Shin Joong Hyun & Yup Juns
02. Think 4:25
03. I Think There Was Someone Else 5:50
04. Long, Long Night 4:34
05. I Love You 3:08
06. Lady 4:06
07. Anticipation 4:18
08. I've Got Nothing To Say 4:21
09. I Do Not Know 3:04
10. The Rising Sun (Instrumental) 6:59
Ask anyone familiar with the Korean music scene "who is the country's Godfather of Rock?" and you will hear one name mentioned--Shin Joong Hyun.
The groundbreaking guitarist, vocalist, songwriter and producer had a hand in dozens, if not hundreds, of rock singles to come out of the Korea from the late 1960s until 1975 when he was arrested and tortured by the Korean government for marijuana possession after refusing three years earlier to write a song praising then-president Park Chung Hee.
Though Shin (who also spells his name Shin Jung Hyeon) returned to performing and recording in 1980 and remains active to this day, it was an album he made one year before his imprisonment, "Shin Joong Hyun & Yup Juns" that was the culmination of all the work he had done up that point.
Combining rock, funk and blues all while weaving in an Eastern sensibility that consistently creates interesting results, "Shin Joong Hyun & Yup Juns" finds the guitarist in top form.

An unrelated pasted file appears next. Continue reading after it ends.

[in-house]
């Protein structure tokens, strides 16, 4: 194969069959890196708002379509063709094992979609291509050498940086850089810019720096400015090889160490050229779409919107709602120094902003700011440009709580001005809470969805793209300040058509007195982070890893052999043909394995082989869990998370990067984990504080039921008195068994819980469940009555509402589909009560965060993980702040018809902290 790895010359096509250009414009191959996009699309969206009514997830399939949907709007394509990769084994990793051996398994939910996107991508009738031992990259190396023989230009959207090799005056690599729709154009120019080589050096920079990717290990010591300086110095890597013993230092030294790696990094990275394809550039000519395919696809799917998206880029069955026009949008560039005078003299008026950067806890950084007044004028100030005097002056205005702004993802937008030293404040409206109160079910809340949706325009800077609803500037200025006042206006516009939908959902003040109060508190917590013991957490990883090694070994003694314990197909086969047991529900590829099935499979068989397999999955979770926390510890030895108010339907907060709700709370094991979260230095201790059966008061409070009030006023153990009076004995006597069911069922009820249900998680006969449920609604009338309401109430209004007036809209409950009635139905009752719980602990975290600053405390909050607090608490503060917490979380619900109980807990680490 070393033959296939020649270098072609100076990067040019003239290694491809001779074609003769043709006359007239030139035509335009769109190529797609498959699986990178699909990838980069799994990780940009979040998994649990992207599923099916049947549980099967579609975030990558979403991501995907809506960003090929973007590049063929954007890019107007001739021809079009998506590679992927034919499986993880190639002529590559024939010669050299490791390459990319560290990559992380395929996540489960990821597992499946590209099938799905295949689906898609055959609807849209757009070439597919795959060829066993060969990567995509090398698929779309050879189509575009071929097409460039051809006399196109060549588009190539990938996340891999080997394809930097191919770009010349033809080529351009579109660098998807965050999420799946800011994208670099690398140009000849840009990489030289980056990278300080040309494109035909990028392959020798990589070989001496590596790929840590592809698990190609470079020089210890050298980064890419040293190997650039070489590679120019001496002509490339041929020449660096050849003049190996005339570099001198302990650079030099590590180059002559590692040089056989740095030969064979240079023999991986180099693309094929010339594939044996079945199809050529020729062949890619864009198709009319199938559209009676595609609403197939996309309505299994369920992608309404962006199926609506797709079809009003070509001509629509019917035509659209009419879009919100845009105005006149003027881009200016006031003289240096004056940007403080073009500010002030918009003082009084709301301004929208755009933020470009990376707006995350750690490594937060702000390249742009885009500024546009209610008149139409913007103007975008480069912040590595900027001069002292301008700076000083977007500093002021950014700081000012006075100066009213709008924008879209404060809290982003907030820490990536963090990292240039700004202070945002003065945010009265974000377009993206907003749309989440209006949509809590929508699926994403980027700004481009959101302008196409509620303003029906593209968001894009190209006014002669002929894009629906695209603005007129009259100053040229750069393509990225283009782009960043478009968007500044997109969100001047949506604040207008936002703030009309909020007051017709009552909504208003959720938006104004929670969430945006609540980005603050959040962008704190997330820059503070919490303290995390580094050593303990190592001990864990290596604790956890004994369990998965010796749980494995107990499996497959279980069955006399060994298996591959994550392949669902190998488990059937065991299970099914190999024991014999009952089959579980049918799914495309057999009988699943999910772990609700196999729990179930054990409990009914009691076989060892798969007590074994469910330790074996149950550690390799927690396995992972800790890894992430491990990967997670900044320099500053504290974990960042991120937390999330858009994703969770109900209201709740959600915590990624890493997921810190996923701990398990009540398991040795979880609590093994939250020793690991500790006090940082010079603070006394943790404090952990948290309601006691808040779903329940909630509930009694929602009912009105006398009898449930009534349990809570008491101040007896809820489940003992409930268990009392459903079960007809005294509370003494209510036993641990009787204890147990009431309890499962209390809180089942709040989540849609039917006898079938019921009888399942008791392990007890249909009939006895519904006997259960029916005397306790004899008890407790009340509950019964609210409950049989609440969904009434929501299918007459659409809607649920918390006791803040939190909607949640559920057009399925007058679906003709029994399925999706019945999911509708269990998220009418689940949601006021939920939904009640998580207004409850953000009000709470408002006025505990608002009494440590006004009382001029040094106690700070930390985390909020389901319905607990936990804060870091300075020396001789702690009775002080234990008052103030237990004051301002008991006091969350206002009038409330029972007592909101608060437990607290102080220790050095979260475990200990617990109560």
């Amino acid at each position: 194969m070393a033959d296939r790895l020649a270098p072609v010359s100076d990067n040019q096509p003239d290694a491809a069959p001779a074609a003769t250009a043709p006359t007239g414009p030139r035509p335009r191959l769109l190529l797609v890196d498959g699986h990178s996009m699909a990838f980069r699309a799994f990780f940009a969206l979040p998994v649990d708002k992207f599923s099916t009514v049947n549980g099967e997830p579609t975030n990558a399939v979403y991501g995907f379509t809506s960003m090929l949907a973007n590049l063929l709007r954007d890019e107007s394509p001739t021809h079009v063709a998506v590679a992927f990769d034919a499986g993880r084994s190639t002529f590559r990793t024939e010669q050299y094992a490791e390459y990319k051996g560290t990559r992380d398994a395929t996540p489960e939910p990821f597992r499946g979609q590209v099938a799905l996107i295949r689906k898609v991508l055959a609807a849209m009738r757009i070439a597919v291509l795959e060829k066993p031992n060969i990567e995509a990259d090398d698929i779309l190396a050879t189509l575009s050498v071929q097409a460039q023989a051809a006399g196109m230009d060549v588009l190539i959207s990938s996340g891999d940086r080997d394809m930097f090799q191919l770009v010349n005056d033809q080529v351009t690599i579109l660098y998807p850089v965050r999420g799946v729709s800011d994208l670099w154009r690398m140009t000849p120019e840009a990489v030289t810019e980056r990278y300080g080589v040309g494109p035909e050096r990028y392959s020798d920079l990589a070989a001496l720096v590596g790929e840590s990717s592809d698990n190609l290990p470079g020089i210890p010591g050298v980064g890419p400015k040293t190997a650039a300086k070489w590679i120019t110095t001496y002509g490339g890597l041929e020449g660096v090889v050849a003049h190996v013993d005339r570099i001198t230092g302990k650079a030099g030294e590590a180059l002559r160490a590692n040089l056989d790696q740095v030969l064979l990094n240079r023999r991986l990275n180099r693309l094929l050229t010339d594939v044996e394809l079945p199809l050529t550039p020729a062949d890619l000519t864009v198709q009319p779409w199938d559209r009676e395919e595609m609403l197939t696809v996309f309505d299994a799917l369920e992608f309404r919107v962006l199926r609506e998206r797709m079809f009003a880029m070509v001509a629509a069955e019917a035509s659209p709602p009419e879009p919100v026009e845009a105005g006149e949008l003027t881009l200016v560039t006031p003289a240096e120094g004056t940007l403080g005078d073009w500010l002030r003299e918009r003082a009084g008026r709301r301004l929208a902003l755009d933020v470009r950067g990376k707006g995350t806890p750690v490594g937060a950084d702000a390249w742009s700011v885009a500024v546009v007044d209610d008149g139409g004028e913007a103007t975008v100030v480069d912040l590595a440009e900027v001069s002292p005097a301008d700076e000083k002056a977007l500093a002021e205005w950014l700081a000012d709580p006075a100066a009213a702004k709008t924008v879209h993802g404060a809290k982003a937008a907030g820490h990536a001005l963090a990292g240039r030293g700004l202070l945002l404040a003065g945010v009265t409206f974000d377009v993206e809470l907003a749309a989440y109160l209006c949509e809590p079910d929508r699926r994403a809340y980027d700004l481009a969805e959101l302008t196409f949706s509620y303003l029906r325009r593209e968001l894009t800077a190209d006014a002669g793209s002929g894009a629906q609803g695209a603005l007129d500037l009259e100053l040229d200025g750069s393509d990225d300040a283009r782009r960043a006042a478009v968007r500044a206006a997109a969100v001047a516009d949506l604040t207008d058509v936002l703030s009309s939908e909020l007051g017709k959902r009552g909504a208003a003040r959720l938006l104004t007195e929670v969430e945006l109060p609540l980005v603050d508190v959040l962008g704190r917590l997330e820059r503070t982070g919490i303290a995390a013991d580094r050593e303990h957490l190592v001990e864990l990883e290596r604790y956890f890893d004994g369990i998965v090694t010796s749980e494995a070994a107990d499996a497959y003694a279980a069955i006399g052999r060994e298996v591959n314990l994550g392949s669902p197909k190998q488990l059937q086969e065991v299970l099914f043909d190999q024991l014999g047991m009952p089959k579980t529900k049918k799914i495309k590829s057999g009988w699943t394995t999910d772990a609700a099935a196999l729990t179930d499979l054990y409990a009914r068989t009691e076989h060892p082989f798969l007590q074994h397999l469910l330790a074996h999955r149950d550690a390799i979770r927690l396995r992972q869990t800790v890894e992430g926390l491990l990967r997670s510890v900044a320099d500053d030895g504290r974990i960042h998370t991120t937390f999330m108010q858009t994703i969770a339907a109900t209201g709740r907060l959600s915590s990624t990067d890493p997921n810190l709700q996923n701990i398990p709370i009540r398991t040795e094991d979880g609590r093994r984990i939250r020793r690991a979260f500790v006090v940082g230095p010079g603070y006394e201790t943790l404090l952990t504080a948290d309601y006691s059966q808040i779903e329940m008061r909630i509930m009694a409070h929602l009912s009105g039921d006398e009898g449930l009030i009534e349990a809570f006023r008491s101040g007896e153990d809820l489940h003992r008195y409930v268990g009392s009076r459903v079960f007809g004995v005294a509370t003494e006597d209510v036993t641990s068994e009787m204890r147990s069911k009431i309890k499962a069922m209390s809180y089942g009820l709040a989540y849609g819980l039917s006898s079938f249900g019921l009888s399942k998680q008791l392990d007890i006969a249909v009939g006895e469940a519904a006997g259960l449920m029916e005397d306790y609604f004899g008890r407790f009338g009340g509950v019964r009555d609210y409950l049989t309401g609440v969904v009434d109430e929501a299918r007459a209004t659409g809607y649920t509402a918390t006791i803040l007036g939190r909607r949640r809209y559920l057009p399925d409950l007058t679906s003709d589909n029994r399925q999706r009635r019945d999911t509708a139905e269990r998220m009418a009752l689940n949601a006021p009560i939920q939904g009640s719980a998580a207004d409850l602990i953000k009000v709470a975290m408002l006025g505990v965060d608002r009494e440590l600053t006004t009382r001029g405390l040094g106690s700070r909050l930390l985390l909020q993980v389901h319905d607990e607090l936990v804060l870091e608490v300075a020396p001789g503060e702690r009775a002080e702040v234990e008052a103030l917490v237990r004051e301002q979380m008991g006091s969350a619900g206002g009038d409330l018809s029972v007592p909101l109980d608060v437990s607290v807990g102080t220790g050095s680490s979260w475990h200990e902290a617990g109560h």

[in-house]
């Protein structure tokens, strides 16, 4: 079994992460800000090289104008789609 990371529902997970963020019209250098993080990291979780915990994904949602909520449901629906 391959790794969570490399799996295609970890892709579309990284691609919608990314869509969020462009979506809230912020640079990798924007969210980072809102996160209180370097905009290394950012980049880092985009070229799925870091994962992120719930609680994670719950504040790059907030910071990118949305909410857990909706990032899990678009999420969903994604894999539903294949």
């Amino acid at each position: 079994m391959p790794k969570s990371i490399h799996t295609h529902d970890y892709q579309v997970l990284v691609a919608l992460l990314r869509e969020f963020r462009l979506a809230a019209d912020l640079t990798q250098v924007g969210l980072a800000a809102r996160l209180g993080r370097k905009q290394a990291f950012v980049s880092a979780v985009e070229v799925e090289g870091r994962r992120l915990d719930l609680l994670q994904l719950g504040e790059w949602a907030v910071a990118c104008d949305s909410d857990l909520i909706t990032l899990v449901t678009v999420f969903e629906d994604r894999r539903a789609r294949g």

And he's not alone.
Bassist-vocalist Lee Nam Yi and drummer-percussionist Kim Ho Sik embody every retro rock guitar player's dream rhythm section--laying down infectious, thick backbeats while pulling of varying dynamics and remaining light on their feet.
From the Creedence Clearwater Revival-esque opening track "Lady" to the jazzy closing instrumental "The Rising Sun" the bassist and drummer provide each songs with exactly what it needs, nothing more and nothing less. This dynamic duo seems game for whatever musical direction Shin can dream up.
Other standout tracks include the swampy "Think," the irrepressible party starter "Long, Long Night" and the anthemic "I've Got Nothing To Say." The fact that these songs play in succession starting with track four, tells me someone knew what they were doing.
But all 10 of the tracks on "Shin Joong Hyun & Yup Juns" deserve their place on what is an undeniably epic album when taken as a whole. Even the album's penultimate song "I Love You," a dirge-like composition reminiscent of Alan Lomax's field recordings of the American South, reveal a band and producer not bound to any one particular genre, much like the hypnotic "We Will Fall" on The Stooges 1969 self-titled debut.
Music was more raw before 1975, no matter where in the world you were and this album captures all of the lo-fi bliss associated with that revered period. How much of that producer King Park can take credit for, we'll probably never know.
But if you want to hear one of the greatest musicians ever to come out of Korea at the peak of his talent, you don't need to look any further than "Shin Joong Hyun & Yup Juns."